It may seem like a strange idea… teaching your child to use the computer. After all, you’ve heard all the horror stories out there! In this article I’m going to be taking a look at the benefits of introducing technology into your bag of tricks, and, believe me, there are many. I will also be going through some of the safety options available to parents to ensure that your little one stays safe. Enjoy!
Benefits of introducing your child to the world of technology
In the school environment:
One of the biggest realizations that I have had in the last couple of years, with regards to my older daughter’s education, has been the importance of technology. As I mentioned before, we have traveled quite a bit, and my daughter has had the opportunity to experience the school environment in quite a few countries. One thing we found to be pretty consistent was the use of technology in the classroom. To be honest, as far as I’m concerned, it actually made things easier for Christine. Having a tech-savvy Dad, Christine has always been a little ahead of her peers when it comes to computers, and I think the fact that she knew what was going on with computers really gave her the confidence boost that she needed, even in the new school environment, to settle in quickly and make new friends. From Kazakhstan to Columbia, we found her understanding of technology to be a particularly useful skill.In fact, in countries like the United Kingdom and the States, there are even guidelines for the technological skills that prekindergarten to grade 2 children require.
(Established by the International Society for Technology in Education (ISTE), these standards are for children ages prekindergarten through second grade)
- Use input devices (e.g., mouse, keyboard, remote control) and output devices (e.g., monitor, printer) to successfully operate computers, VCRs, audiotapes, and other technologies.
- Use a variety of media and technology resources for directed and independent learning activities.
- Communicate about technology using developmentally appropriate and accurate terminology.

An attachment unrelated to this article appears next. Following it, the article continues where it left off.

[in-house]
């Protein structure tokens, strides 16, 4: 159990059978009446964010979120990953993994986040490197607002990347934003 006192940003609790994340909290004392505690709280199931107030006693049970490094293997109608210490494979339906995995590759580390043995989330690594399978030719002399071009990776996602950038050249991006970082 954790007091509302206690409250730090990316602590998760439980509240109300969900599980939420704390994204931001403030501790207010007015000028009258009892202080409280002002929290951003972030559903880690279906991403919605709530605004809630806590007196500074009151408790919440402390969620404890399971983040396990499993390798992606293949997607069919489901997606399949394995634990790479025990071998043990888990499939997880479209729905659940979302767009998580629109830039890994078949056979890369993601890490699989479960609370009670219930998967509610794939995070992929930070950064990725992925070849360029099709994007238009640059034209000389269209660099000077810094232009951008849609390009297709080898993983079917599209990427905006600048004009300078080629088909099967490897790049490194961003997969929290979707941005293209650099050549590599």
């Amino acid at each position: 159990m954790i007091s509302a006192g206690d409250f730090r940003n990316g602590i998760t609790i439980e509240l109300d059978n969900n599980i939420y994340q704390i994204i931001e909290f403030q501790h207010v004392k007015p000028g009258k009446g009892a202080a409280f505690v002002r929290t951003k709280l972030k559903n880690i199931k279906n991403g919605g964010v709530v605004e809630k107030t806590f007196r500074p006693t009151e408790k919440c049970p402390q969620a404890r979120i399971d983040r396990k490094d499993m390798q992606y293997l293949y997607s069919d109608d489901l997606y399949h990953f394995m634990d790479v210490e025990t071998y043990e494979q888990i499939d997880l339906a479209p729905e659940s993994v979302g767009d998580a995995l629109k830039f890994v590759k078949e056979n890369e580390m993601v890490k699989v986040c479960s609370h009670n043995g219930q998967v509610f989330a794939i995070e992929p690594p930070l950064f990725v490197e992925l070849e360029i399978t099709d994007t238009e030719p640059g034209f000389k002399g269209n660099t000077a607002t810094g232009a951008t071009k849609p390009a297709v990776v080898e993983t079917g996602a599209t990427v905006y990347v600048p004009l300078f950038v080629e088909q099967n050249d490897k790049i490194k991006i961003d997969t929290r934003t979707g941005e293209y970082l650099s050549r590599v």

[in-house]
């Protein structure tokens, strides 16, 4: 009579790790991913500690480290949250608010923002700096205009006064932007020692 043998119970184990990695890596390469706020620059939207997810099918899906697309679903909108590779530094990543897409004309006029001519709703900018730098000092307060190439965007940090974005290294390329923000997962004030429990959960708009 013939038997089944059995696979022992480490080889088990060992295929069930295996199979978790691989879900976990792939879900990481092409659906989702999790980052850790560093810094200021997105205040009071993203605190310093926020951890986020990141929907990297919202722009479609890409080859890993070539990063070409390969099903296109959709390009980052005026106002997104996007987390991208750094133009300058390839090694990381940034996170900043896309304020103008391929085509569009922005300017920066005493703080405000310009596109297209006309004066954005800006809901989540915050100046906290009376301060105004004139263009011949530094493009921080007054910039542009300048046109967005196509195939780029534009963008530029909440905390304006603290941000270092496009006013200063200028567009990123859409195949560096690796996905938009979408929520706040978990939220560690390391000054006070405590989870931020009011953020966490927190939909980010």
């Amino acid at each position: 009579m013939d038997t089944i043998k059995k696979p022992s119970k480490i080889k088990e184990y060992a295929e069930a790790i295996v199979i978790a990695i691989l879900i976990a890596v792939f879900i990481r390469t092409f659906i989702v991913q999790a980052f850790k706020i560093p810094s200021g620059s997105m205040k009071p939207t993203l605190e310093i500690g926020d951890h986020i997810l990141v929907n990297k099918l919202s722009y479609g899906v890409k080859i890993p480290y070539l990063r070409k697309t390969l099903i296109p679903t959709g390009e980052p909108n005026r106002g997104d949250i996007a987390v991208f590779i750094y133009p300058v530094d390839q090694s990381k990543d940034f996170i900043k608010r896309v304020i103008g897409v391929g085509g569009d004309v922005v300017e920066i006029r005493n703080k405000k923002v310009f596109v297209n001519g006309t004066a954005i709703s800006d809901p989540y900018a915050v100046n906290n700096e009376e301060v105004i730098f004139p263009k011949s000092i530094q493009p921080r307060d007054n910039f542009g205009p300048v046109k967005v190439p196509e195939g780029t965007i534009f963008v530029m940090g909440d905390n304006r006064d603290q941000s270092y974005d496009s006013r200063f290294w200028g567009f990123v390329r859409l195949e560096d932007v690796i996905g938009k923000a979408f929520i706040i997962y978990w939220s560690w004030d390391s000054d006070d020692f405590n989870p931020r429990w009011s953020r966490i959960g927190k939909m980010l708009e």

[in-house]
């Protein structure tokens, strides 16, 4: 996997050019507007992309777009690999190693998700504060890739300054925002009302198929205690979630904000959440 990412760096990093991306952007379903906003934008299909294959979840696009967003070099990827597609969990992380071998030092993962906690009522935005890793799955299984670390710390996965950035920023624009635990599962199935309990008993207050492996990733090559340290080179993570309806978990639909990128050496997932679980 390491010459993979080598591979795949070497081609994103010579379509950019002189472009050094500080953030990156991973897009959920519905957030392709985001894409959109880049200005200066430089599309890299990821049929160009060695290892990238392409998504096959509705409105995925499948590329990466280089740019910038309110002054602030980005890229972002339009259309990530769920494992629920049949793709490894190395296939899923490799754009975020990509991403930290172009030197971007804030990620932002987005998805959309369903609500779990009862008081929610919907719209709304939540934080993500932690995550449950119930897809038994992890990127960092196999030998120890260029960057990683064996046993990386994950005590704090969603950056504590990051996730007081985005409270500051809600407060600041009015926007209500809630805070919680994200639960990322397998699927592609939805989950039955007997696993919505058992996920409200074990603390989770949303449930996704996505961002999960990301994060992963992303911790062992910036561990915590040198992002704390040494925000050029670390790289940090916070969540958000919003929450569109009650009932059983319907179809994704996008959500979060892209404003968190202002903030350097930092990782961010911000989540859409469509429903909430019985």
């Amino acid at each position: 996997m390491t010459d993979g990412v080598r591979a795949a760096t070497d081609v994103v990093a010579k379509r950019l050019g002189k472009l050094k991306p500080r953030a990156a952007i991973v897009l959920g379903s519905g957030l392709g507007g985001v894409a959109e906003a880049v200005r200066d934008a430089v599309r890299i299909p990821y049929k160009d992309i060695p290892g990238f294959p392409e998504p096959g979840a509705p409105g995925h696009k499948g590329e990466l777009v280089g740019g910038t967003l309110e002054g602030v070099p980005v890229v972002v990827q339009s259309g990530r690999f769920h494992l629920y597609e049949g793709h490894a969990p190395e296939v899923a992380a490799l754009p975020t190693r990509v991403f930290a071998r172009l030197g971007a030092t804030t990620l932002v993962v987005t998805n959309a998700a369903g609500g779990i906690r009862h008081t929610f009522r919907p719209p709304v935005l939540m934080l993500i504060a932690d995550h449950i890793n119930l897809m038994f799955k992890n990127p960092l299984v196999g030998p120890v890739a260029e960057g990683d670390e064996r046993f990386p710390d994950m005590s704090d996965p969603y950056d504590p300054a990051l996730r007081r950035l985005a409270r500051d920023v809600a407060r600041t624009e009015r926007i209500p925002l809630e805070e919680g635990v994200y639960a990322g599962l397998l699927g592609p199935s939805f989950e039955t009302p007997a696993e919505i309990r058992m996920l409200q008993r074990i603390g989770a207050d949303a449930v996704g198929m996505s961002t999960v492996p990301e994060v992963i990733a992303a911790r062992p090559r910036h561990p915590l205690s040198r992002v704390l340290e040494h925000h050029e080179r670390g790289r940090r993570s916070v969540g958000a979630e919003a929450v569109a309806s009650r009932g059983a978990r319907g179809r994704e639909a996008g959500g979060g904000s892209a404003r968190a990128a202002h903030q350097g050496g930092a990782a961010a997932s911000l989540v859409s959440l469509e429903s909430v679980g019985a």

- Use developmentally appropriate multimedia resources (e.g., interactive books, educational software, elementary multimedia encyclopaedias) to support learning.
- Work cooperatively and collaboratively with peers, family members, and others when using technology in the classroom.
- Demonstrate positive social and ethical behaviors when using technology.
- Practice responsible use of technology systems and software.
- Create developmentally appropriate multimedia products with support from teachers, family members, or student partners.
- Use technology resources (e.g., puzzles, logical thinking programmes, writing tools, digital cameras, drawing tools) for problem-solving, communication, and illustration of thoughts, ideas, and stories.
- Gather information and communicate with others using telecommunications, with support from teachers, family members, or student partners.
With regards to social development:
To start with some educators expressed concern that computers might reduce socialization, however, researchers now suggests that computers actually increase the amount of communication and positive interaction between children. For example, studies have found that children participated in interactions with others during 63% of computer play versus 7% of puzzle play. We must remember that computers can offer a unique environment that might encourage children who typically do not interact with others to do so. Children engage in diverse social interactions when using the computer including
- asking for help
- giving direction
- providing information, assistance and instruction
- taking turns
- acknowledging others
- sharing opinions and thoughts
Although children seem to naturally assist each other when using the computer, some suggestions for computor use can help to ensure that social development is positively impacted. These include implementing rules such as
- pair work (children have to share computer time and work together)
- helping each other (including discussing problems first to find a solution)
- taking turns (taking turns to use the mouse to implement to desired action)
Another benefit of technology in relation to social development is the fact that having an understanding of the basic principles can encourge a child to step forward into some kind of a leadership role while in the classroom environment. If your child knows what to do, they may feel confident enough to step forward and set about helping their peers, and in doing so, build up their own self-confidence and ability to express themselves.